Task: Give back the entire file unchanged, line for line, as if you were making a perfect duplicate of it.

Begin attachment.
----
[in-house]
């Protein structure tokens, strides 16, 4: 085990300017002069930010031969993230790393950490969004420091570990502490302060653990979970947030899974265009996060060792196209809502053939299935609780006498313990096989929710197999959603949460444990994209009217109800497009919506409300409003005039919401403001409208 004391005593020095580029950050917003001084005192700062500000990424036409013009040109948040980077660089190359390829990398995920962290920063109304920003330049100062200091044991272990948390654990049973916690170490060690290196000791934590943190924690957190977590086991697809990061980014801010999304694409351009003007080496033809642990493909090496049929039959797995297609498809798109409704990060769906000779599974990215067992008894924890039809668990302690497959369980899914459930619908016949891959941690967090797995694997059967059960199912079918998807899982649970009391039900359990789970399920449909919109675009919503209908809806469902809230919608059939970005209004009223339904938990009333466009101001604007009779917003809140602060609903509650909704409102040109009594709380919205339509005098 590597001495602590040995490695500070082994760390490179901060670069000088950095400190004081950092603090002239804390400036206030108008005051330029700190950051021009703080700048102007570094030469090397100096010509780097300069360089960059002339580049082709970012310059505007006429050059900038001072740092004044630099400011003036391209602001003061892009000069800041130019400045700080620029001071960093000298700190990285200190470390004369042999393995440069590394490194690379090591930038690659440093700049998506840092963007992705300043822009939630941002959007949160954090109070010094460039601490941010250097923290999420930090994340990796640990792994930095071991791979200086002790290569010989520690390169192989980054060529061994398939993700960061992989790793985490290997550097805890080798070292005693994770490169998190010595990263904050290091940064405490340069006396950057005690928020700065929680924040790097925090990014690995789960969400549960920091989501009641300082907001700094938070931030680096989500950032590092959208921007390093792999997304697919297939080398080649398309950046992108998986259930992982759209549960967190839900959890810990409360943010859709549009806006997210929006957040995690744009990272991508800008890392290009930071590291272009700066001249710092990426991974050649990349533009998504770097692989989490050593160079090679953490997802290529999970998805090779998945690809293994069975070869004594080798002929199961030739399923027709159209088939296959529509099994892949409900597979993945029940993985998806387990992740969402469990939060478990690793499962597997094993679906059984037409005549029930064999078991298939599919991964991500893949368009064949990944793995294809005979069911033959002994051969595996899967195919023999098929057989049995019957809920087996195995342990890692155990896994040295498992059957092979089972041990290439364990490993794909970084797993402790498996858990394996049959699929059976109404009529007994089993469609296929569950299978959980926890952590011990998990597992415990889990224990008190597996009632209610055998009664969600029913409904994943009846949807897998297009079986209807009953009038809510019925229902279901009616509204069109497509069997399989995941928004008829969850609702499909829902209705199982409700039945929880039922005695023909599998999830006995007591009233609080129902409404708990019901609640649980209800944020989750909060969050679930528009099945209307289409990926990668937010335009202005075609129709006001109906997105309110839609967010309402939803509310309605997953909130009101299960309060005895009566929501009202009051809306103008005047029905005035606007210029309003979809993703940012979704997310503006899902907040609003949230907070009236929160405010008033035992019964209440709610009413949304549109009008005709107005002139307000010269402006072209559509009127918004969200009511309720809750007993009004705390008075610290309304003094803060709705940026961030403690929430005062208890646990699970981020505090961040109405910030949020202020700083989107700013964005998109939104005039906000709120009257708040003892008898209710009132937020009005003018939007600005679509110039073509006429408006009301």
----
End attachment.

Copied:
[in-house]
């Protein structure tokens, strides 16, 4: 085990300017002069930010031969993230790393950490969004420091570990502490302060653990979970947030899974265009996060060792196209809502053939299935609780006498313990096989929710197999959603949460444990994209009217109800497009919506409300409003005039919401403001409208 004391005593020095580029950050917003001084005192700062500000990424036409013009040109948040980077660089190359390829990398995920962290920063109304920003330049100062200091044991272990948390654990049973916690170490060690290196000791934590943190924690957190977590086991697809990061980014801010999304694409351009003007080496033809642990493909090496049929039959797995297609498809798109409704990060769906000779599974990215067992008894924890039809668990302690497959369980899914459930619908016949891959941690967090797995694997059967059960199912079918998807899982649970009391039900359990789970399920449909919109675009919503209908809806469902809230919608059939970005209004009223339904938990009333466009101001604007009779917003809140602060609903509650909704409102040109009594709380919205339509005098 590597001495602590040995490695500070082994760390490179901060670069000088950095400190004081950092603090002239804390400036206030108008005051330029700190950051021009703080700048102007570094030469090397100096010509780097300069360089960059002339580049082709970012310059505007006429050059900038001072740092004044630099400011003036391209602001003061892009000069800041130019400045700080620029001071960093000298700190990285200190470390004369042999393995440069590394490194690379090591930038690659440093700049998506840092963007992705300043822009939630941002959007949160954090109070010094460039601490941010250097923290999420930090994340990796640990792994930095071991791979200086002790290569010989520690390169192989980054060529061994398939993700960061992989790793985490290997550097805890080798070292005693994770490169998190010595990263904050290091940064405490340069006396950057005690928020700065929680924040790097925090990014690995789960969400549960920091989501009641300082907001700094938070931030680096989500950032590092959208921007390093792999997304697919297939080398080649398309950046992108998986259930992982759209549960967190839900959890810990409360943010859709549009806006997210929006957040995690744009990272991508800008890392290009930071590291272009700066001249710092990426991974050649990349533009998504770097692989989490050593160079090679953490997802290529999970998805090779998945690809293994069975070869004594080798002929199961030739399923027709159209088939296959529509099994892949409900597979993945029940993985998806387990992740969402469990939060478990690793499962597997094993679906059984037409005549029930064999078991298939599919991964991500893949368009064949990944793995294809005979069911033959002994051969595996899967195919023999098929057989049995019957809920087996195995342990890692155990896994040295498992059957092979089972041990290439364990490993794909970084797993402790498996858990394996049959699929059976109404009529007994089993469609296929569950299978959980926890952590011990998990597992415990889990224990008190597996009632209610055998009664969600029913409904994943009846949807897998297009079986209807009953009038809510019925229902279901009616509204069109497509069997399989995941928004008829969850609702499909829902209705199982409700039945929880039922005695023909599998999830006995007591009233609080129902409404708990019901609640649980209800944020989750909060969050679930528009099945209307289409990926990668937010335009202005075609129709006001109906997105309110839609967010309402939803509310309605997953909130009101299960309060005895009566929501009202009051809306103008005047029905005035606007210029309003979809993703940012979704997310503006899902907040609003949230907070009236929160405010008033035992019964209440709610009413949304549109009008005709107005002139307000010269402006072209559509009127918004969200009511309720809750007993009004705390008075610290309304003094803060709705940026961030403690929430005062208890646990699970981020505090961040109405910030949020202020700083989107700013964005998109939104005039906000709120009257708040003892008898209710009132937020009005003018939007600005679509110039073509006429408006009301």